Aiming to take advantage of the "last surface of the city fabric", studio founders Marcelo Faiden and Sebastián Adamo developed the glass and metal extension to fit the stepped roofs of a trio of early 20th-century houses.
It expands the block upwards towards neighbouring towers, creating valuable extra space for residents of a flat located underneath.
"An accumulation of existing flat roofs at different heights becomes the floor for the new construction, distributing a series of indoor and outdoor areas that are connected together," said the architects.
While the existing residence fulfils the clients' needs for conventional areas such as bedrooms and a kitchen, the extension is left unprogrammed. It can be used as a party venue, a workspace, a playroom or simply as a winter garden.
Adamo and Faiden claim that city rooftops provide a territory that could open up new ways of living. Blas House is the latest in a series of projects by the pair that extend Buenos Aires' buildings upwards.
"We are working on this field because it gives us freedom to explore contemporary ways of living," Faiden told Dezeen.
The project shares similarities with the studio's MuReRe Houses proposal, which suggests creating parasitic social housing units on existing flat roofs around the city.
"[Blas House] is a very important project for us because it materialises some intuitions previously explored in our 2009 MuReRe Houses," said Faiden. "Even when there's not a social goal in the commission, it gives us the opportunity to test ideas."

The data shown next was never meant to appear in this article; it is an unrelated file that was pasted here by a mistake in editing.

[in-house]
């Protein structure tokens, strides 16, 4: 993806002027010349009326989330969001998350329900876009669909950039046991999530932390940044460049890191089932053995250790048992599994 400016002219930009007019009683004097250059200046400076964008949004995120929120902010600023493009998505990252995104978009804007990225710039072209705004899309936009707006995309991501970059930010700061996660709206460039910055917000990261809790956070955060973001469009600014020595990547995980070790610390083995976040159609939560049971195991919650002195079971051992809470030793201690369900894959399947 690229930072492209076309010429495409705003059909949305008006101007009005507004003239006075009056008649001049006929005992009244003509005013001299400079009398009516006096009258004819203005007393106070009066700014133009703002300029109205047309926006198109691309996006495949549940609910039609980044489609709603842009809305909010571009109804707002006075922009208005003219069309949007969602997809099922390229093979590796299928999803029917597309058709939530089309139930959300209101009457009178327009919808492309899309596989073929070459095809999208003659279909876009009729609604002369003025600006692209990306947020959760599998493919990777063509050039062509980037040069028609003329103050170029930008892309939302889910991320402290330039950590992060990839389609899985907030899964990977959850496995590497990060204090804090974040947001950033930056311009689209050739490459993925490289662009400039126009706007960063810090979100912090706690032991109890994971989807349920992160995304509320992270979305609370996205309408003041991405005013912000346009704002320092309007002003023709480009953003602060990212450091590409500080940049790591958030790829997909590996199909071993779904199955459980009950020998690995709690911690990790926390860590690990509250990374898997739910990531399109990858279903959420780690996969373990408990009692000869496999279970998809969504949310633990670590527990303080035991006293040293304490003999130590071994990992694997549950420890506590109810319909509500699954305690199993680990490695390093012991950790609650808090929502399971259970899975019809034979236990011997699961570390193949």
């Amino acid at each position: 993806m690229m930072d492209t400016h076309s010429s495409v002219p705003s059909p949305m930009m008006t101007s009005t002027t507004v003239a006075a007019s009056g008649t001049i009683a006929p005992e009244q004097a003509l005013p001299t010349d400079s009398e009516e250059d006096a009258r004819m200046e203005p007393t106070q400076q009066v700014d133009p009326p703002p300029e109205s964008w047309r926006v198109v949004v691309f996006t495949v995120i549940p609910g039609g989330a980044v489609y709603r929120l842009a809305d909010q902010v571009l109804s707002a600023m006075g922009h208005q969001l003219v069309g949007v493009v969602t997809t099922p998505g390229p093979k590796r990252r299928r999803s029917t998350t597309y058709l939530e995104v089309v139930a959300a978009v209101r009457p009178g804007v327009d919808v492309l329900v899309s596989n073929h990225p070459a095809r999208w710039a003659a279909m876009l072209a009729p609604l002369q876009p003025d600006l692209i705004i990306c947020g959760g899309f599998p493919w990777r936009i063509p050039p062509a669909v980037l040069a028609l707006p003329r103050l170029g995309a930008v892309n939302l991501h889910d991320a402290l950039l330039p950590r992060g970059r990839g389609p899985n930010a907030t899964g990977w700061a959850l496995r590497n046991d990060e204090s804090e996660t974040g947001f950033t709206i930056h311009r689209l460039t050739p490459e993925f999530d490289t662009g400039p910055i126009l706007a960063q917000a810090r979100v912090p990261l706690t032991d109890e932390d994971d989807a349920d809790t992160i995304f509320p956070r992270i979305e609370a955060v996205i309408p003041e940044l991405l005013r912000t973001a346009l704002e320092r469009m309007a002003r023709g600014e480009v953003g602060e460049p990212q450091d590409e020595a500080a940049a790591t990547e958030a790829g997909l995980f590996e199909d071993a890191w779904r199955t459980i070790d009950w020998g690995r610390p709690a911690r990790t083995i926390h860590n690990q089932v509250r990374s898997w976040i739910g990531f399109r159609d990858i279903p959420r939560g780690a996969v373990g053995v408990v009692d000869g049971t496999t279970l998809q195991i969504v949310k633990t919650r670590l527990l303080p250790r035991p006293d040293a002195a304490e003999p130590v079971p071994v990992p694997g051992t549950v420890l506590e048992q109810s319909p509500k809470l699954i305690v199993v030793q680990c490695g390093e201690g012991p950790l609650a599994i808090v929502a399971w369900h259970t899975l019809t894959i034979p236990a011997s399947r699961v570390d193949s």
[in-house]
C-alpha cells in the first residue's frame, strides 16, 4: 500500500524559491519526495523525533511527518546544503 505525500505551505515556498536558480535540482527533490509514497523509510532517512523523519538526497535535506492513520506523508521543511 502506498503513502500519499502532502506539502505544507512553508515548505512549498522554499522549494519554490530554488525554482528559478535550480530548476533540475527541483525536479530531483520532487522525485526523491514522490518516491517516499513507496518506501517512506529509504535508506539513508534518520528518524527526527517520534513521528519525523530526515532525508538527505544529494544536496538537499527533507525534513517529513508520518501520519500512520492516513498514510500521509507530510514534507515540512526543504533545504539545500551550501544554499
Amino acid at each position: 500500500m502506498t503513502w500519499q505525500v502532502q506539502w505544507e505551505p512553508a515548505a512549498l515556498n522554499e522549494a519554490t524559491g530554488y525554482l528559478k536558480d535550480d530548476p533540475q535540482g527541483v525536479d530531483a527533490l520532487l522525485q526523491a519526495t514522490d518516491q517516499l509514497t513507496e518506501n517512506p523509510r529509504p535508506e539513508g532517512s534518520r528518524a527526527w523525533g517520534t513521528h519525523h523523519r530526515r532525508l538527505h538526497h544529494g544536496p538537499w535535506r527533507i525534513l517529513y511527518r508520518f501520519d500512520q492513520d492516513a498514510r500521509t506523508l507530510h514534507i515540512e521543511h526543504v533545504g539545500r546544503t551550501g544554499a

"Trying to understand the urban fabric as an artificial ground is one of them. Instead of yearning an empty flat plot, we took every 'accident' from the existing roof as an opportunity to develop a specific environment for the extension," he added.
Blas House's lightweight metal frame, mesh and glass construction was designed to help quicken construction time – an important factor as the clients remained in the existing house throughout the project.
The combination of opaque, transparent and permeable components expose the area to the elements in varying degrees. There is also a separate entrance, so it can accessed directly from the street.
"The new construction is just a big and thin envelope which modifies the conditions of the contained air, making no distinctions form inside or outside spaces," said the architects.
"The other thing that the Blas House takes [from the] MuReRe project is the urgent need to create 'a new idea of luxury' not related to the isolation form the other citizens, [and] not related to very expensive materials."
Adamo-Faiden's other rooftop projects include a simple glass and metal box set over the vacant roof of a 15-storey tower to create a home for a young couple, and a tent-like structure installed across the top of a renovated apartment block.
"If the world is moving to an urban era, then the cities will have to find new ways growing incorporating leisure, taking it form the suburbs to the city centre," said Adamo.
Photography is by the architects.
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